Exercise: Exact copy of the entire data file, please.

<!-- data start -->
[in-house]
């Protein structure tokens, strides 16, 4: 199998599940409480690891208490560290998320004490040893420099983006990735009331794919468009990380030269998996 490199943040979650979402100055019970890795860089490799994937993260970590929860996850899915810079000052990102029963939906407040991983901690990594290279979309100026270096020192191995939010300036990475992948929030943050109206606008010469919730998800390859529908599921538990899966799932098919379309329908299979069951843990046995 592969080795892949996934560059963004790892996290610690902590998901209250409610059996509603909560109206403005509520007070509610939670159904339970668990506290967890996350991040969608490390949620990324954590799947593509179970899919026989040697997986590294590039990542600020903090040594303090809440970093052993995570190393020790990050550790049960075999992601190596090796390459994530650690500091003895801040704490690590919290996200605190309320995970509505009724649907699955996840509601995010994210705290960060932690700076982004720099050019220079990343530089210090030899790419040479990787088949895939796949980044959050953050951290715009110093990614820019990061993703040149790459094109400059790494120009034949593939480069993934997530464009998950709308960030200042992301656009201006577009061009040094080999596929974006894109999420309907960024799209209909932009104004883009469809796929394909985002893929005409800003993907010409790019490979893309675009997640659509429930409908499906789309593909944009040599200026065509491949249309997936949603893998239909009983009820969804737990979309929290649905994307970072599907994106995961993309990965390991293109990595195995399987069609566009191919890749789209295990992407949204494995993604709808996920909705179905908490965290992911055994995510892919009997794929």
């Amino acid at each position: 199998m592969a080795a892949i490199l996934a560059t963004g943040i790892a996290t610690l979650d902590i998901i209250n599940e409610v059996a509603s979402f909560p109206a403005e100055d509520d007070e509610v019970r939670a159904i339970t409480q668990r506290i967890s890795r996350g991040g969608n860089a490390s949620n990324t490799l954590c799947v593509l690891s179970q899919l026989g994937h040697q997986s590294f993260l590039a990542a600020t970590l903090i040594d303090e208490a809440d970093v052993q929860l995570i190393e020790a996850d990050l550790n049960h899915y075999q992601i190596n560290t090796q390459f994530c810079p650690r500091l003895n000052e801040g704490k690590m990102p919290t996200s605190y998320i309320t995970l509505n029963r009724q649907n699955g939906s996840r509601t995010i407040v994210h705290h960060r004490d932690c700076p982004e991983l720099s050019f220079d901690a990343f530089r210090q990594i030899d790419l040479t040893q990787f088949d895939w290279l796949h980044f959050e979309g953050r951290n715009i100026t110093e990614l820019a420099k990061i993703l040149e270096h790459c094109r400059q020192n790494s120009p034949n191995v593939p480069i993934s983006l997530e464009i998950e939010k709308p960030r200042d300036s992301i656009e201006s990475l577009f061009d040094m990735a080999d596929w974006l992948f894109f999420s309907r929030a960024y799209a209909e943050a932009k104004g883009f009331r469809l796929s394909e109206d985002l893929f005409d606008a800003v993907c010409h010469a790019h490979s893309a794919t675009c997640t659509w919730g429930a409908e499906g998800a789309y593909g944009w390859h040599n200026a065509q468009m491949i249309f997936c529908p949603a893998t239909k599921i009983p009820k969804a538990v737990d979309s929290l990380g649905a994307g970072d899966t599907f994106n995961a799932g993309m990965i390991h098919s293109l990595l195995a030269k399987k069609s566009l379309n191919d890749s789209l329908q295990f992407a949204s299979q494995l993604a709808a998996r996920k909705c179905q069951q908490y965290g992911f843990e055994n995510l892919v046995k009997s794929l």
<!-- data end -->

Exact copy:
[in-house]
């Protein structure tokens, strides 16, 4: 199998599940409480690891208490560290998320004490040893420099983006990735009331794919468009990380030269998996 490199943040979650979402100055019970890795860089490799994937993260970590929860996850899915810079000052990102029963939906407040991983901690990594290279979309100026270096020192191995939010300036990475992948929030943050109206606008010469919730998800390859529908599921538990899966799932098919379309329908299979069951843990046995 592969080795892949996934560059963004790892996290610690902590998901209250409610059996509603909560109206403005509520007070509610939670159904339970668990506290967890996350991040969608490390949620990324954590799947593509179970899919026989040697997986590294590039990542600020903090040594303090809440970093052993995570190393020790990050550790049960075999992601190596090796390459994530650690500091003895801040704490690590919290996200605190309320995970509505009724649907699955996840509601995010994210705290960060932690700076982004720099050019220079990343530089210090030899790419040479990787088949895939796949980044959050953050951290715009110093990614820019990061993703040149790459094109400059790494120009034949593939480069993934997530464009998950709308960030200042992301656009201006577009061009040094080999596929974006894109999420309907960024799209209909932009104004883009469809796929394909985002893929005409800003993907010409790019490979893309675009997640659509429930409908499906789309593909944009040599200026065509491949249309997936949603893998239909009983009820969804737990979309929290649905994307970072599907994106995961993309990965390991293109990595195995399987069609566009191919890749789209295990992407949204494995993604709808996920909705179905908490965290992911055994995510892919009997794929």
């Amino acid at each position: 199998m592969a080795a892949i490199l996934a560059t963004g943040i790892a996290t610690l979650d902590i998901i209250n599940e409610v059996a509603s979402f909560p109206a403005e100055d509520d007070e509610v019970r939670a159904i339970t409480q668990r506290i967890s890795r996350g991040g969608n860089a490390s949620n990324t490799l954590c799947v593509l690891s179970q899919l026989g994937h040697q997986s590294f993260l590039a990542a600020t970590l903090i040594d303090e208490a809440d970093v052993q929860l995570i190393e020790a996850d990050l550790n049960h899915y075999q992601i190596n560290t090796q390459f994530c810079p650690r500091l003895n000052e801040g704490k690590m990102p919290t996200s605190y998320i309320t995970l509505n029963r009724q649907n699955g939906s996840r509601t995010i407040v994210h705290h960060r004490d932690c700076p982004e991983l720099s050019f220079d901690a990343f530089r210090q990594i030899d790419l040479t040893q990787f088949d895939w290279l796949h980044f959050e979309g953050r951290n715009i100026t110093e990614l820019a420099k990061i993703l040149e270096h790459c094109r400059q020192n790494s120009p034949n191995v593939p480069i993934s983006l997530e464009i998950e939010k709308p960030r200042d300036s992301i656009e201006s990475l577009f061009d040094m990735a080999d596929w974006l992948f894109f999420s309907r929030a960024y799209a209909e943050a932009k104004g883009f009331r469809l796929s394909e109206d985002l893929f005409d606008a800003v993907c010409h010469a790019h490979s893309a794919t675009c997640t659509w919730g429930a409908e499906g998800a789309y593909g944009w390859h040599n200026a065509q468009m491949i249309f997936c529908p949603a893998t239909k599921i009983p009820k969804a538990v737990d979309s929290l990380g649905a994307g970072d899966t599907f994106n995961a799932g993309m990965i390991h098919s293109l990595l195995a030269k399987k069609s566009l379309n191919d890749s789209l329908q295990f992407a949204s299979q494995l993604a709808a998996r996920k909705c179905q069951q908490y965290g992911f843990e055994n995510l892919v046995k009997s794929l």